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NNPC’s Audited Accounts: Matters Arising

By Joel Karibo

On January 28, this year, President Muhammadu Buhari attended the second edition of the Conference of Auditors-General in Nigeria. At the auspicious occasion, which also saw Mr. President crowned with the “Champion of Transparency and Anti-Corruption” Award, he dropped a very powerful message before the audience, nay before all Nigerians: “Nobody should be afraid of audit if they have done the right thing.”

In essence, the President was encouraging public servants to see audit as a means of improving their performance and not as a threat. While expressing concern that ineffective audits had contributed largely to governance challenges over the years, President Buhari also urged the audit professionals to embrace good governance, accountability and transparency, which are hallmarks of this administration.

The President didn’t stop there. He added: “We know that MDAs charged with delivery of activities that impact the lives of Nigerians can all monitor and report their own performance, but the most reliable measure is an accurate and independent assessment by external auditors. This is one key reason all tiers of government in Nigeria need a strong external audit function.”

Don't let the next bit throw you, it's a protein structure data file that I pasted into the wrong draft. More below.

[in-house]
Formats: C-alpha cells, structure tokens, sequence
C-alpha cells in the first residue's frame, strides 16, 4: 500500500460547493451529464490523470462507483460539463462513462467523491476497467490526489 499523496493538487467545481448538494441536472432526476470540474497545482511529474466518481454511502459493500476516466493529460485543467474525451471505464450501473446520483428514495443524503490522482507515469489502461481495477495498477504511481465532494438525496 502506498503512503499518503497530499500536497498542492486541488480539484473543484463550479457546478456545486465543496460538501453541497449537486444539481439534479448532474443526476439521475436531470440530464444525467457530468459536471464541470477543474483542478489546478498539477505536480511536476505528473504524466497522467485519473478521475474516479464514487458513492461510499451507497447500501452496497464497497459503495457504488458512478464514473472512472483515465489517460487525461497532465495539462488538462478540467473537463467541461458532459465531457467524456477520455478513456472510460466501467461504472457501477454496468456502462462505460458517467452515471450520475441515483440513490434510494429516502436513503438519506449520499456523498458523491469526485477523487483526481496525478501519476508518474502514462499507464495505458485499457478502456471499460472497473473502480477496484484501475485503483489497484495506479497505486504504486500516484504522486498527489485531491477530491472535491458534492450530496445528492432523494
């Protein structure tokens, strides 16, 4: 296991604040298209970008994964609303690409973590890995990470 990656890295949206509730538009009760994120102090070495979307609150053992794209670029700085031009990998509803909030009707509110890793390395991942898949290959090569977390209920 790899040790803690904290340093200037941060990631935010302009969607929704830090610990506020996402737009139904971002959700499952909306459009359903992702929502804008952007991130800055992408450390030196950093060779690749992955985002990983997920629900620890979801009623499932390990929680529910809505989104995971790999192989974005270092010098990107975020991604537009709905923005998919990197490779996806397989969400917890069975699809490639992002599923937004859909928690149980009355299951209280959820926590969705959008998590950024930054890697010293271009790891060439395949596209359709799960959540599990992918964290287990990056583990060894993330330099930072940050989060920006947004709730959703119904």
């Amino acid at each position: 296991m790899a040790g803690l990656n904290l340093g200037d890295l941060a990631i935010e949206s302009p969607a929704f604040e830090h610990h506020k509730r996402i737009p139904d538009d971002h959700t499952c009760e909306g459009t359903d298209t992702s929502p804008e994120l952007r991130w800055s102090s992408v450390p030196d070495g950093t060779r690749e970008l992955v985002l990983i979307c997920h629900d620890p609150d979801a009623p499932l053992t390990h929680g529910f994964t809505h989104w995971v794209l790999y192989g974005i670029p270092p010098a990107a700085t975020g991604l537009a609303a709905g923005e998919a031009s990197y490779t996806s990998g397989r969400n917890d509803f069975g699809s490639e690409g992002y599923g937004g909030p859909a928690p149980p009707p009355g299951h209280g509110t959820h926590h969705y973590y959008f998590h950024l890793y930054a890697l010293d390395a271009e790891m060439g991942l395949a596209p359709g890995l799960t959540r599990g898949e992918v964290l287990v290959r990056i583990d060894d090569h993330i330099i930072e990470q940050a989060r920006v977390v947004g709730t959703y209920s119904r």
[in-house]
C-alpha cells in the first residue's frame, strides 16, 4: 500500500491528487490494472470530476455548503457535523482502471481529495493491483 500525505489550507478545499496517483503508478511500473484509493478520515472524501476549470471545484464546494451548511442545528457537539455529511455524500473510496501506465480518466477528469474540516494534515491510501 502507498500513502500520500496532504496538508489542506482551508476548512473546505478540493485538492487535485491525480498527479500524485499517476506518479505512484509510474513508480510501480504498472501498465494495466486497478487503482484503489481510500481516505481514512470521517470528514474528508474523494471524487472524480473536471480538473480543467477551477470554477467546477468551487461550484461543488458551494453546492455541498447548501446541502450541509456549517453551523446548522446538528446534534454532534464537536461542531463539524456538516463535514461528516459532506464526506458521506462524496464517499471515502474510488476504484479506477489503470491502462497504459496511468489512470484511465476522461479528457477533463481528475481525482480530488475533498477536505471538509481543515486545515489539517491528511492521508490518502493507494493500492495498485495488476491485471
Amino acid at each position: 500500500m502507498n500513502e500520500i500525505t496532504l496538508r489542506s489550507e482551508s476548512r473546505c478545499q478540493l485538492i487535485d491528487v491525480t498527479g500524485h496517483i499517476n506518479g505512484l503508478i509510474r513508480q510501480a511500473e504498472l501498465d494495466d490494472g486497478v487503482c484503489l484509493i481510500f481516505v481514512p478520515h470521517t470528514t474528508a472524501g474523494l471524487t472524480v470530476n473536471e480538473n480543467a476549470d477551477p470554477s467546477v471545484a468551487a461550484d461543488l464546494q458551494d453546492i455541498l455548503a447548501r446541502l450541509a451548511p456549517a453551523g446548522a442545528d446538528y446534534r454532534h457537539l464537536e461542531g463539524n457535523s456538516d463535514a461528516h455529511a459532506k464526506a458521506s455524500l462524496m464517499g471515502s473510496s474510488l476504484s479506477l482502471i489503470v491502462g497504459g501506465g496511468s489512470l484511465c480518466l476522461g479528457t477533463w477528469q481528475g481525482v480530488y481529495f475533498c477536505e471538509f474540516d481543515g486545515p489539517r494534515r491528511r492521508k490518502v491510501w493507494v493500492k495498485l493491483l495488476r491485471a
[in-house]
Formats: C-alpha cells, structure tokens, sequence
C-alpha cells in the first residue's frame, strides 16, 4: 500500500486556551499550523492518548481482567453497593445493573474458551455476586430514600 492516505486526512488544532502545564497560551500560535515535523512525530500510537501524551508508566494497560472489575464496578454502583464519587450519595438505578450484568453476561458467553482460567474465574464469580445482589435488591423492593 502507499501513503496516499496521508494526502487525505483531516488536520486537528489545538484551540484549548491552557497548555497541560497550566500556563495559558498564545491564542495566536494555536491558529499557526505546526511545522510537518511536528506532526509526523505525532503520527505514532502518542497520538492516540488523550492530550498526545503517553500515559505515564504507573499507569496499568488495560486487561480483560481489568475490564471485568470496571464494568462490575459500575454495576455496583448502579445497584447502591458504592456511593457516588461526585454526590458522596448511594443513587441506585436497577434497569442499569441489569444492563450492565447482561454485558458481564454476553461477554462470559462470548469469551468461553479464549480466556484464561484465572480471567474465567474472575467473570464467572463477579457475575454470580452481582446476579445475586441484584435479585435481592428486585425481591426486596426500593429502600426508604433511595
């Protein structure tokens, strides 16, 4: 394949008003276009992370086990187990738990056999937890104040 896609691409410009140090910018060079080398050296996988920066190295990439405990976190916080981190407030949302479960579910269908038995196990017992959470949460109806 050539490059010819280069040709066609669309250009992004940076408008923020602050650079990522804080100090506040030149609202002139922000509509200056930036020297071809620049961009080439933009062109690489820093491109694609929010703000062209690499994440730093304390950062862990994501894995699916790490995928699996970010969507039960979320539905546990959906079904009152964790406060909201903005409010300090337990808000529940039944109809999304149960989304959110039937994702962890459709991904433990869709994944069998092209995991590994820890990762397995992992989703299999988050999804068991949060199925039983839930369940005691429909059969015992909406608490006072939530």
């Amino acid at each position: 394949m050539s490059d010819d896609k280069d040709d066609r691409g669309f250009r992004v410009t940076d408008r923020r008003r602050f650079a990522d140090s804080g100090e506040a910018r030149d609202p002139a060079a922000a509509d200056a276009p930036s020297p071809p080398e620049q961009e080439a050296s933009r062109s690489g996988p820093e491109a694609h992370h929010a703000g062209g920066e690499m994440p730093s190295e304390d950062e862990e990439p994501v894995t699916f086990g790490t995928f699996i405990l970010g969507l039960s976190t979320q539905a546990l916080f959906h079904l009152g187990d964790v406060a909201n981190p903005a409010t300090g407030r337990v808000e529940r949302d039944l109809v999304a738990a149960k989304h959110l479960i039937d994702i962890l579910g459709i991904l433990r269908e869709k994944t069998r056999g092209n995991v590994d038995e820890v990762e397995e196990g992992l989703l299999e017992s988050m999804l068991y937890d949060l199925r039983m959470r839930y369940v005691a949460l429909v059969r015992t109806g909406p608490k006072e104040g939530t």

Talking about Mr. President’s reference to impacting Nigerians, the Nigerian National Petroleum Corporation (NNPC) is one government agency whose operations impacts the economy of the nation apart from directly affecting the lives of 200 million Nigerians. So, it was very easy to connect the renewed interest of the NNPC and several other MDAs in the country with the Presidential speech in respect of ensuring full disclosure of their transactions. Fortunately, the corporation has since keyed into the President’s directive, having realized that it pays a lot to be more open, transparent and accountable in conducting business.